'As the settlement makes clear, the covered conduct in the settlement involved allegations focused on Dr. Charles Bennett, and grants for which Dr. Bennett was the principal investigator,' Northwestern officials said in a statement.
The statement was signed by Northwestern President Morton Schapiro, Provost Daniel Linzer, and Vice President for Medical Affairs and Dean of the Feinberg School of Medicine Eric Neilson.
Note that the Vice President and Dean Neilsen above was the same Dean who Prof Dreger accused of trying to censor her journal.
Suspicions were raised at that time that the treatment of Dr Bennett might have been somehow related to how he made himself unpopular by authoring research that suggested Aranesp, a blockbuster Amgen epoetin drug, was much more dangerous than it seemed. The Cancer Letter had interviewed one of Dr Bennett's collaborators,
[Michael] Henke confesses to wondering whether the many powerful enemies Bennett made in the pharmaceutical and biotechnology industries have struck back.
'We shouldn’t feed paranoia,' Henke said. 'However, given the exclusively positive experience when collaborating with his group, makes me wonder whether this litigation might follow some very particular other issues.'
And recently the editor of the Cancer Letter, and the author of the above article, has been fighting subpeonas from Amgen intended to make him reveal his sources of negative information about Aranesp, (look here and here).
As far as I can tell, the questions I raised about the case of Dr Bennett (look here and here) have never been answered.
Nonetheless, the case of Prof Dreger has also been rather anechoic. It was also covered by the Times of London Higher Education Supplement, and inspired comment from FIRE, but has otherwise not gotten national media attention, or any apparent coverage in medical or health care journals.
Sometimes you may be paranoid, and sometimes someone may be out to get you.
Summary and Comments
So, to summarize, multiple sources suggested that top Northwestern Medicine leadership attempted to censor an academic publication edited and led by university faculty. After publication of an article apparently controversial for its sexual content, but which likely also brought up valid issues about compassionate treatment of disabled patients versus traditional ethical concerns about boundary issues for health professionals, university leaders imposed an oversight committee which apparently was more concerned about the instiution's "brand" and other "institutional interests" than about free discussion of important health care issues. The chilling effects of this attempt at censorship seemed to include resignations by two faculty members, and the demise of the journal.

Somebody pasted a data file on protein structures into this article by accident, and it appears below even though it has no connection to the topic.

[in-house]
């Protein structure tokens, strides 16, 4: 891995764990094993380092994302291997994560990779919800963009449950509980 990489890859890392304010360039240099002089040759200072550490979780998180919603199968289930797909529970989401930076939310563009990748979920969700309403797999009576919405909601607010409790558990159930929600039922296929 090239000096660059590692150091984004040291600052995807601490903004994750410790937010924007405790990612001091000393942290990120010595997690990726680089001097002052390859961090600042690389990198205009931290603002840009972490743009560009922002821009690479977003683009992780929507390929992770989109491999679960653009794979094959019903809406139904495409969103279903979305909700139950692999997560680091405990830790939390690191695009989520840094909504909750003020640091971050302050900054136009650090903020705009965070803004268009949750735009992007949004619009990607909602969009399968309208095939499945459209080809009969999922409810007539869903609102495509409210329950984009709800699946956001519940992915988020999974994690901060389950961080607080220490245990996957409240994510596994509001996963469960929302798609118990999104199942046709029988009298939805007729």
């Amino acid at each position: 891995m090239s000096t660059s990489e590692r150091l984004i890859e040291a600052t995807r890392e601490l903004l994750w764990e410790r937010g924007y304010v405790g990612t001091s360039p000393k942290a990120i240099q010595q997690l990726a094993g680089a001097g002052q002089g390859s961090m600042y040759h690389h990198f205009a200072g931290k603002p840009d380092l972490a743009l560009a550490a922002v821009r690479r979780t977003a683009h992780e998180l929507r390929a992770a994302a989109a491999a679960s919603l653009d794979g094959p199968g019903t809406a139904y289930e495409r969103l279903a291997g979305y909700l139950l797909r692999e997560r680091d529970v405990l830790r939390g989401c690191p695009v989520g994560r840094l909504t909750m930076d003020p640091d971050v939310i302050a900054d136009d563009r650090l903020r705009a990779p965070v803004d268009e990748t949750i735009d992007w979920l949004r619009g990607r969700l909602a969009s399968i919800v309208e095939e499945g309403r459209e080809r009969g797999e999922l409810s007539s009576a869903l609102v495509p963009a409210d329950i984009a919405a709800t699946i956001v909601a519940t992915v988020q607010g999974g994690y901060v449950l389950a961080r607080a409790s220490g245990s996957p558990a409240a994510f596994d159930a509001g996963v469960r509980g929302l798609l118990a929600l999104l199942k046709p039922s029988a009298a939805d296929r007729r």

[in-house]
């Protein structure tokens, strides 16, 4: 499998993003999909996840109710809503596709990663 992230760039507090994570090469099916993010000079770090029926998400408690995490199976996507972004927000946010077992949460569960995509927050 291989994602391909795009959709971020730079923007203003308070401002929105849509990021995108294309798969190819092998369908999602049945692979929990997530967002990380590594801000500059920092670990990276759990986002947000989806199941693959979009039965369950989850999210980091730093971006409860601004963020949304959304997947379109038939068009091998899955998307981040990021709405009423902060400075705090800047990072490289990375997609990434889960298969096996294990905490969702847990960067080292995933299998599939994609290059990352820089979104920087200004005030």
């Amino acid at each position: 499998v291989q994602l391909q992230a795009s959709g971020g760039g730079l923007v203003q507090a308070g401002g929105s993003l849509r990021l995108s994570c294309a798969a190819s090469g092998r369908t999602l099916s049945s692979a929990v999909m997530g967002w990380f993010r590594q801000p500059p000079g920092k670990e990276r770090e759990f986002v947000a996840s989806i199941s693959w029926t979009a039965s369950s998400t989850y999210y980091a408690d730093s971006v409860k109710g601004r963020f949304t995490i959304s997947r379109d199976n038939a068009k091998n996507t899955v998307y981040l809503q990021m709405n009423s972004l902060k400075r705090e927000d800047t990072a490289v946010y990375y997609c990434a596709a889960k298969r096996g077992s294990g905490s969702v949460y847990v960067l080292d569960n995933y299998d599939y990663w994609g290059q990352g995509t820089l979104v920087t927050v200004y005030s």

Thus it appears that the managers were putting public relations and revenue concerns ahead of the fundamental academic values of free speech and academic freedom, thereby threatening these values. In a post on Bioethics.net, Craig Klugman reminded us,
According to the American Association of University Professors (1940):
'Academic freedom is essential to these purposes [the search for truth and its free exposition] and applies to both teaching and research. Freedom in research is fundamental to the advancement of truth.'
Cary Nelson, president of the AAUP and an English professor says that academic freedom:
'Gives both students and faculty the right to express their views — in speech, writing, and through electronic communication, both on and off campus — without fear of sanction, unless the manner of expression substantially impairs the rights of others or, in the case of faculty members, those views demonstrate that they are professionally ignorant, incompetent, or dishonest with regard to their discipline or fields of expertise.'
Even the American Society for Bioethics & Humanities, which is known for not taking positions on 'substantive moral and policy issues,' does take positions to support academic freedom and has done so in the past.
Since 1940, the notion of academic freedom has been a core tenet of university and faculty life. The idea was born in response to centralized governments telling researchers what they could and could not study and what they should and should not teach.
So free expression and academic freedom remain under threat in academic health care institutions. These threats seem in part to stem from managers' continuing inclinations to put commercial concerns ahead of the academic mission, perhaps fueled by prodigious amounts of money waved around by health care corporations looking to make their marketing appear more scientifically based. These threats may be partially enabled by the anechoic effect, a sort of second order self censorship, so that cases of censorship are another kind of recent unpleasantness that get little public attention.
Students, health care professsionals, and faculty members who care about medical education and research ought to be asking some hard questions about the leadership of their organizations. It looks like Northwestern students, trainees, and faculty members could have lots of questions to ask.
As we have said until blue in the face, true health care reform would enable leadership of health care organizations that upholds and is willing to be accountable for putting patients' and the public's health first, and leadership of health care academic organizations that also puts honest, transparent research and education ahead of commercial interests.